Those familiar with my reviews have probably caught on to the fact that I have a lot of issues with visual novels. Despite this, I keep coming back for more. Why? Well, I can’t deny that I’m a glutton for punishment, but the main reason I continue to return to this format is that I know it is one with an incredible amount of potential. To me, a good visual novel is one that wastes no time immersing the reader in its narrative — and by “immersing,” I mean building an atmosphere that is appropriate and relevant to the plot at large, rather than trudging through the usual day-to-day high school fantasy for hours before something happens.
I’m pleased to say The House in Fata Morgana is a good visual novel. In fact, it’s very good, and this is no doubt in part because it breaks free of the genre’s expected trappings to deliver a wholly original piece of interactive fiction — one more akin to the works of Edgar Allan Poe than those of Jun Maeda.
The story begins with you, a disembodied spirit, wandering aimlessly through a vortex. Eventually, you see a stately manor rise out of the swirling chaos. With nowhere else to go, you enter to find a once opulent estate that has fallen into disrepair after years of abandonment. However, the house is not empty. It is watched over by The Maid: a tall, beautiful woman who, bizarrely, recognizes you as the Master of the house. Clearly knowing more than she’s letting on, she takes you by the hand to tour the grounds in an effort to restore your memories, and eventually, your humanity.
How would a tour of a dusty old mansion get your body back? Well, not unlike Mark Z. Danielewski’s House of Leaves (from which this game no doubt borrows its share of elements), The House in Fata Morgana is no ordinary house. Each door in this structure leads not to a room, but into the past. This past manifests not as a form of time travel, but more as theatre — you may watch, though you may not interact. This soon becomes tragic, as you learn each door holds a different story of a White-Haired Girl who came to live within the house’s halls. Seemingly doomed to an eternal recurrence of cruelty, each door is something of a Beauty and the Beast tale. Over the course of eight hundred years, we see her taken in off the streets, only to be cruelly cast out again; we see her as the blind caretaker for a ferocious monster, before the terrified townsfolk storm the gates; we see her as an abused wife, locked in a shed by her jealous mafioso husband; we see her branded a witch and pay the ultimate price for a bill that is not hers. By her side in each of these chapters is the Maid, though unlike the White-Haired Girl, she appears to have supreme knowledge of all events past and future, just as she does as your humble guide. Surely this must mean something…but what?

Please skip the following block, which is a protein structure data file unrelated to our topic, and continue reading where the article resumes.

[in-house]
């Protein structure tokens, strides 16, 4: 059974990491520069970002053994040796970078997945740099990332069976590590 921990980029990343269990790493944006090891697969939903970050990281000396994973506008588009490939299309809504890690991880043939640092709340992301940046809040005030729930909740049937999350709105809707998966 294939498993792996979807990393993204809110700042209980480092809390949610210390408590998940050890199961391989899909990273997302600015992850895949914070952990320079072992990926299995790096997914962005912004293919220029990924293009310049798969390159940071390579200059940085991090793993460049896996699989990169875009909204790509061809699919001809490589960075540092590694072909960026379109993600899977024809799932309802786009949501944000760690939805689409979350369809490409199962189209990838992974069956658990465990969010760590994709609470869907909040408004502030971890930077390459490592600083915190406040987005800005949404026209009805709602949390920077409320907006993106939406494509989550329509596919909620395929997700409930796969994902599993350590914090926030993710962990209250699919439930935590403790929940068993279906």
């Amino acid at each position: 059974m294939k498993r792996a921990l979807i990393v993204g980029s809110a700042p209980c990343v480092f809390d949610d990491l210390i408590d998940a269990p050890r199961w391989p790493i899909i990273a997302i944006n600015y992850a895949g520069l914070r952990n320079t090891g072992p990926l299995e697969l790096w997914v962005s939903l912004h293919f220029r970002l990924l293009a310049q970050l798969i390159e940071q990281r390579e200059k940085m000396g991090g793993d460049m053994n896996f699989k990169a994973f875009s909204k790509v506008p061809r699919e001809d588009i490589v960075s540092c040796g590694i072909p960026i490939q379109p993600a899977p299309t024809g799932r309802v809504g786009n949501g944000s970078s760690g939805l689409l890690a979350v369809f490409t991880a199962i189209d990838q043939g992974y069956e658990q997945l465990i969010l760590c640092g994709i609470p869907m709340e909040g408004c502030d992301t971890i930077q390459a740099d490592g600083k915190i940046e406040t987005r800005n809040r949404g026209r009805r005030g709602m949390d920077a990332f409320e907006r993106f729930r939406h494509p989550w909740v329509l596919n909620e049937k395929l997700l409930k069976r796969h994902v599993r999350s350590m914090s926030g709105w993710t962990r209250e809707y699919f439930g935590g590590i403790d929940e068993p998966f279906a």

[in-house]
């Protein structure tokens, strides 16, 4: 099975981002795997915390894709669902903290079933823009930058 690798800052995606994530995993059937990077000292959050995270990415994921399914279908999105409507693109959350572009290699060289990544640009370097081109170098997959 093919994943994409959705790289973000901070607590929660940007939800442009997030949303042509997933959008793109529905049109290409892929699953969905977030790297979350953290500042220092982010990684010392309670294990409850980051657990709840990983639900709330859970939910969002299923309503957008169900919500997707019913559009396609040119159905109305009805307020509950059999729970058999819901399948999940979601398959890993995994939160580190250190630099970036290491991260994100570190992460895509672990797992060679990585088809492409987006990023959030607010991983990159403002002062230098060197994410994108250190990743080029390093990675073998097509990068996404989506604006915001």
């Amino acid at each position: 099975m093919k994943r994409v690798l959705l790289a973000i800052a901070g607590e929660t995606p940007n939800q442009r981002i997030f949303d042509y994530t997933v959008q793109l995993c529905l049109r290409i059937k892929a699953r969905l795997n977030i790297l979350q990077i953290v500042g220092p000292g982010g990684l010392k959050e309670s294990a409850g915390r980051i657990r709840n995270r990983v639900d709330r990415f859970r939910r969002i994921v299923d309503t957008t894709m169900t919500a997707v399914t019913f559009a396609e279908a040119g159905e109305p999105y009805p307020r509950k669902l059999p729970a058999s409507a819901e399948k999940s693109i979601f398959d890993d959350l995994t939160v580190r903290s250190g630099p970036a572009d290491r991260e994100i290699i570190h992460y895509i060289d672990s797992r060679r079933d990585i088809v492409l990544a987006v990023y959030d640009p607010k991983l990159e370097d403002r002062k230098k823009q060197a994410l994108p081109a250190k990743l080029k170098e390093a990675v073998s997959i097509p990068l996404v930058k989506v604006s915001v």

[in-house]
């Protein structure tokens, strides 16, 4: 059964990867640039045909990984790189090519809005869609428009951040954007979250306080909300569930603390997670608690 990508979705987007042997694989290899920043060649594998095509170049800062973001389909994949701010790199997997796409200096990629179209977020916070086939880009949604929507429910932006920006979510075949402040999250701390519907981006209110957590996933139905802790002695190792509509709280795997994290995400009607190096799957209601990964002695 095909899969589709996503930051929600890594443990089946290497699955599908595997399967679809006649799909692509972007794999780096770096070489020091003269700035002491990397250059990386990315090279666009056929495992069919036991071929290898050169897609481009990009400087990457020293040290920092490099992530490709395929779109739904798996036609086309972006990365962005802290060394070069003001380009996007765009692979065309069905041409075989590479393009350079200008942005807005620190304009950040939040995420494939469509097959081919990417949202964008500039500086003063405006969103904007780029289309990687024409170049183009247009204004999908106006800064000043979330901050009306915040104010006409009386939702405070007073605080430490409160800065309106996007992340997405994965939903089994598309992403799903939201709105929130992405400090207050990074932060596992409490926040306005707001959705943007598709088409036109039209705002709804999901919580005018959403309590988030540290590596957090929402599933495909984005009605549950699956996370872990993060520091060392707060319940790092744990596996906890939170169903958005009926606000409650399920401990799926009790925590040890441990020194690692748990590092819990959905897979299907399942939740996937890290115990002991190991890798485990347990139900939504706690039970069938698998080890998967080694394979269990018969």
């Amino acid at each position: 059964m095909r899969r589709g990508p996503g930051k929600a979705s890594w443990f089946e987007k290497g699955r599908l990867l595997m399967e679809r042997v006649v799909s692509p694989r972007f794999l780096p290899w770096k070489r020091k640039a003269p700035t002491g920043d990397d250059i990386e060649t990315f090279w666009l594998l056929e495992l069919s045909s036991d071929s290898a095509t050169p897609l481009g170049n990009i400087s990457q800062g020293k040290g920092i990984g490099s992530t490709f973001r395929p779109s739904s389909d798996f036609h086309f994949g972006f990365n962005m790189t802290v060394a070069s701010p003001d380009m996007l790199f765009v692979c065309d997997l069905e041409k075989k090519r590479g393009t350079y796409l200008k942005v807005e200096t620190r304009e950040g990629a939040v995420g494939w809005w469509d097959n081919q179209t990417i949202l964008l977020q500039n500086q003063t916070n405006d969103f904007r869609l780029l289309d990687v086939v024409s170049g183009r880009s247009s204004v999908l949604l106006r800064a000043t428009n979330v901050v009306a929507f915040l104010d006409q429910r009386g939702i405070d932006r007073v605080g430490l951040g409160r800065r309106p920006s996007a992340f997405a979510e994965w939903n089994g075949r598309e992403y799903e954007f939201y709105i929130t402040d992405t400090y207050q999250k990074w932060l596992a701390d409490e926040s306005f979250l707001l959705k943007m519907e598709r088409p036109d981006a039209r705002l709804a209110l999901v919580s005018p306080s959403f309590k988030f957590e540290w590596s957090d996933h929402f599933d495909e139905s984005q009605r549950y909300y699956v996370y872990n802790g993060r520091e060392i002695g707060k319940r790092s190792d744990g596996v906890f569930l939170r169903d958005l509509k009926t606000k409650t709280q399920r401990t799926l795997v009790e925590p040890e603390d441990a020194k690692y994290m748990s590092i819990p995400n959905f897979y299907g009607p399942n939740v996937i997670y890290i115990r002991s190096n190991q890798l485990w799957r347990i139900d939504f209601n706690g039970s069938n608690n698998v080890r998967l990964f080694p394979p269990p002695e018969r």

As you can imagine, the history of the White-Haired Girl makes for a heavy and unrelenting experience. Since you are but a spectral spectator, you are impotent to intervene — there would be no tragedy if you could shout “cut” and swoop in to save the girl, and The House in Fata Morgana would be a much lesser experience if this were possible. In practice, you really need to be in the mood for long periods of emotionally exhausting non-interactivity. The only choices you make lay in the bookends of these stories, in the form of vague, quiz-like enquiries from the Maid to ensure you’ve understood what you’ve witnessed. It’s just about the only way this story could play out, as the goal you chase is yourself, although it makes for a very linear narrative (outside of a few bad endings depending on how you exercise your “understanding”).
Though consistently gloomy and doomy, The House in Fata Morgana is never exploitative; it carries its Gothic tragedy with an uncommon amount of dignity and grace for a visual novel. Its characters are illustrated elegantly, appearing both majestic and ethereal. The White-Haired Girl and The Maid in particular boast an alluring beauty without veering into misplaced fetishism. The music is luscious too, consisting primarily of haunting vocal pieces sung in a made-up language. It’s comparable to Keiichi Okabe’s work on the NieR series, which is high praise; unfortunately, the game’s length coupled with each track’s short duration means you hear all of these songs loop endlessly, which eventually began to grate on my nerves until I muted the sound.
By the time I reached The House in Fata Morgana’s conclusion, I was tired, weary, and depressed. I tend to feel this way when I finish many visual novels, though this time it wasn’t because of a poor experience: this narrative sets out to exhaust, and succeeds wonderfully at doing so. Describing The House in Fata Morgana as “entertaining” isn’t exactly accurate, as it’s a much more introspective experience than its contemporaries. In that regard, more visual novels should take a page from Novectacle’s book — The House in Fata Morgana eschews genre tropes in favor of a style of experimentation that is deeply literary, and the result is incredibly refreshing.